Skewed development forces 15 lakh to migrate from upper Uttarakhand

  • Deep Joshi, Hindustan Times, Dehradun
  • Updated: Aug 06, 2016 20:35 IST
Migration from border districts has posed a grave threat to India’s security, say experts. (HT File Photo)

Poor infrastructure has forced 15 lakh people to migrate from Uttarakhand’s five high-altitude districts along the international border since the formation of the hill state in 2000, data shows.

Near to total absence of basic facilities like roads, hospitals and schools is prompting the residents of Chamoli, Uttarkashi, Pithoragarh, Champavat and Udham Singh Nagar to relocate downward the Himalayan terrain. The first three districts are adjacent to the China border, while the others share fence with Nepal.

Experts and developmental activists claim the problem lies in flawed priorities. Even dedicated funds for development in the five districts are channelled to minor works like laying drainage or paving streets with bricks, they point out.

Together, these districts get a dedicated fund of Rs 30 crore annually under the centrally-funded Border Area Development Programme. Besides, there is the Pradhan Mantri Grameen Sadak Yojna under which roads are built in border areas. The state government, too, releases funds for building schools and hospitals.

Uttarakhand, with a population of 1.01 crore people, has 13 districts in its two divisions of Kumaon and Garhwal. The 2011 census said 1,053 of Uttarakhand’s 16,793 villages had no inhabitants, while 405 of them had less than 10 occupants. The state had 85 lakh people in 2001.

The migration continues to low-altitude places in the state or even to urban places elsewhere in the country, says M M Semwal, a professor of political science at the HNB Garhwal University.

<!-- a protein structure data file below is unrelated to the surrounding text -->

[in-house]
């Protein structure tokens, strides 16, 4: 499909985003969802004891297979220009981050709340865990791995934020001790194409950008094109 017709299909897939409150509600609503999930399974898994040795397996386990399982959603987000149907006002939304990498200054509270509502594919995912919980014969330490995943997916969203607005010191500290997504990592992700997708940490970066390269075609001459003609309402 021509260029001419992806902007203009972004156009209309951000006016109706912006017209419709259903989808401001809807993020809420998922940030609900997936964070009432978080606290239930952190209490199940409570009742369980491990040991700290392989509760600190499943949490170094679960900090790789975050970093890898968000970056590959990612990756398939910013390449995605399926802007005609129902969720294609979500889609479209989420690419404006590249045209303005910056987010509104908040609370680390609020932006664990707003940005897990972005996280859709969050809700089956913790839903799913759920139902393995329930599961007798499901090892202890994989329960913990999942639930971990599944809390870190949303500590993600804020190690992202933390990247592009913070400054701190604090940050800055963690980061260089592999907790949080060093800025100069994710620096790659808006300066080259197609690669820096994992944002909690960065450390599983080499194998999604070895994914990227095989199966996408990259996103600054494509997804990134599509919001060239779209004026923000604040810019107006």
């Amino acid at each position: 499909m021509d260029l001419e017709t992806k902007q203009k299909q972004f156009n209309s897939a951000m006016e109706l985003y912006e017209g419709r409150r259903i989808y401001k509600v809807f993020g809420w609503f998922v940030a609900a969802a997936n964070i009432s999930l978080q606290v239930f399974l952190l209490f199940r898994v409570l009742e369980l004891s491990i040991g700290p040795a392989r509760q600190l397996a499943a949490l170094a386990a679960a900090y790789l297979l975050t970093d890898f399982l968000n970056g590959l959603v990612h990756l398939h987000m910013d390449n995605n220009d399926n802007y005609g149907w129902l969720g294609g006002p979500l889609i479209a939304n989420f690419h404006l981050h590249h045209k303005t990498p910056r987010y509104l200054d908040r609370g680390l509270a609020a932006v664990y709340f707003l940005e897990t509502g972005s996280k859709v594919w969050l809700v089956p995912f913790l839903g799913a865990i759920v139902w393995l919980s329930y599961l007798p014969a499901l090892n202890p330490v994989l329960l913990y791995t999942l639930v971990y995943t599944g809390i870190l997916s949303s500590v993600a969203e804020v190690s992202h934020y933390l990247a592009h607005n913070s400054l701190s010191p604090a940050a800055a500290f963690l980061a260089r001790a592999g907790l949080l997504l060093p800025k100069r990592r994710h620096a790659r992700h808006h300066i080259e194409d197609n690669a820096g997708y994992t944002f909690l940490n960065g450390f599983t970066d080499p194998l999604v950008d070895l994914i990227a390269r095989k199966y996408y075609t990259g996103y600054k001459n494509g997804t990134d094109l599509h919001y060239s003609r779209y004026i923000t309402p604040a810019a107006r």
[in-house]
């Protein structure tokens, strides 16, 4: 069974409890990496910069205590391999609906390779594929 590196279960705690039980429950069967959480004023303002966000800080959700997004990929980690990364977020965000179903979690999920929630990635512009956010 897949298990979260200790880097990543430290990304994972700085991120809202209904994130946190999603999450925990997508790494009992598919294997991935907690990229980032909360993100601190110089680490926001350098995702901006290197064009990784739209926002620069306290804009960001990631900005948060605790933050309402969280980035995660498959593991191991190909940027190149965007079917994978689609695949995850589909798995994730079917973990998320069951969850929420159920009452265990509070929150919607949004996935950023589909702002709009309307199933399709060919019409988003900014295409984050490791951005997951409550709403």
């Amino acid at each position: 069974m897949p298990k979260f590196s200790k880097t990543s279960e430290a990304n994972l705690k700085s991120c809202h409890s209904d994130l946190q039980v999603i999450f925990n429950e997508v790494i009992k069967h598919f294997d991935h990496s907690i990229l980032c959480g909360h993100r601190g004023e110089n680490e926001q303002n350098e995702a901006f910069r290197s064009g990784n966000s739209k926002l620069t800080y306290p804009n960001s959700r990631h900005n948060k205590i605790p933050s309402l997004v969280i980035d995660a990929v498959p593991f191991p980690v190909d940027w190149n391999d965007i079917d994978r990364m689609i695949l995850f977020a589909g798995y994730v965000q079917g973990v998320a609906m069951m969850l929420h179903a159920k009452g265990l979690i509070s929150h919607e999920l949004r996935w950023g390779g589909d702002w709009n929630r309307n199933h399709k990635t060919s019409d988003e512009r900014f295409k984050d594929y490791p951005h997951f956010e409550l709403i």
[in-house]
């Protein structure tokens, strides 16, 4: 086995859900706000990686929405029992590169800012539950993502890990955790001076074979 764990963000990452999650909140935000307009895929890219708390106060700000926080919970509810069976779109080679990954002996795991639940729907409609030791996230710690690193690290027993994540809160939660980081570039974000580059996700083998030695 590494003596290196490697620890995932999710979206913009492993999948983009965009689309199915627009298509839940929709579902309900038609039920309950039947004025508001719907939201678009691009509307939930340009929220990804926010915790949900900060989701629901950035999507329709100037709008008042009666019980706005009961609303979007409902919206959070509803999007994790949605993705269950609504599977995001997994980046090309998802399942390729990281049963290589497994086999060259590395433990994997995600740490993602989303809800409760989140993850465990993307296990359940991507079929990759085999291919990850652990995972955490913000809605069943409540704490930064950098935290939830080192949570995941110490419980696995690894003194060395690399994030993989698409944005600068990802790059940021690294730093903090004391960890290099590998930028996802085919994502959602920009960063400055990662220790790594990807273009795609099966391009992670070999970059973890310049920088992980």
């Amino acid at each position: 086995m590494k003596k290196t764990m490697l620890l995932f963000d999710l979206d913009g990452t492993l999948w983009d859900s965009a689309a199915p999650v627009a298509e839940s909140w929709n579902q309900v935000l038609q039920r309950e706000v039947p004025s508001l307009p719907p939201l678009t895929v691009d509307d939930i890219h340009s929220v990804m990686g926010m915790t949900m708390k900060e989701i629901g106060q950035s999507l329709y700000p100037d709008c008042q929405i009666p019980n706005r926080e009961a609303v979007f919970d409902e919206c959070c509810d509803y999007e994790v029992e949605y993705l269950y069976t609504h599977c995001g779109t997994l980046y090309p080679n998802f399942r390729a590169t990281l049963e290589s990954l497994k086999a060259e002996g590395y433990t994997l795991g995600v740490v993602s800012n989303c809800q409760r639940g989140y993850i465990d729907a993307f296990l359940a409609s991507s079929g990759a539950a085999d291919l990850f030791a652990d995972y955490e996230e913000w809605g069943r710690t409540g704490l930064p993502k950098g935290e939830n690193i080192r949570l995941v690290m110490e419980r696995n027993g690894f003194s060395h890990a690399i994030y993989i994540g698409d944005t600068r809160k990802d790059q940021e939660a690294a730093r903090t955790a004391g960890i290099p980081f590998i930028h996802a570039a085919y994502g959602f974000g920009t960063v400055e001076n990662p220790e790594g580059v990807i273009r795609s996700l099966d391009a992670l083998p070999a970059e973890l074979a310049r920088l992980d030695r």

The result, as social activist Surendra Singh Pangety who originally belongs to Pithoragarh’s Zohar valley notes, is a line-up of ghost villages across Uttarakhand’s 350-km international border. “The area used to be prosperous, thanks to once-thriving India-China border trade,” adds the retired bureaucrat, who is settled in Dehradun.

Jaisingh Danu, who is a former vice-chairman of the Uttarakhand Seemant Kshetra Vikas Parishad that is mandated to carry out development in the border districts, says the “emptying out” has also posed a grave threat to India’s security. “People inhabiting our frontiers are our second line of defence,” he points out.

Ironically, the council is headless since March this year after a gubernatorial order that has rendered most such constitutional positions in the state invalid amid a political crisis that ended last month.

According to Danu, the council is empowered to release funds against proposals for works passed by the Block Development Committees (BDCs). “But the BDC is not constitutionally empowered to recommend proposals for building schools, hospitals, roads and other basic facilities,” he adds.

Absent infrastructure has serious economic implications. “Without roads, farmers in high-altitude districts don’t find their profession cost-effective,” says Pangety.

Adds Semwal: “We have not been able to create jobs in the border districts. So, people migrate.”

State minister for panchayati raj and rural development Preetam Singh denies zero development in the border areas since 2000. “The growth is relatively slow-paced,” he told HT.

“That is because of the tough terrain.”

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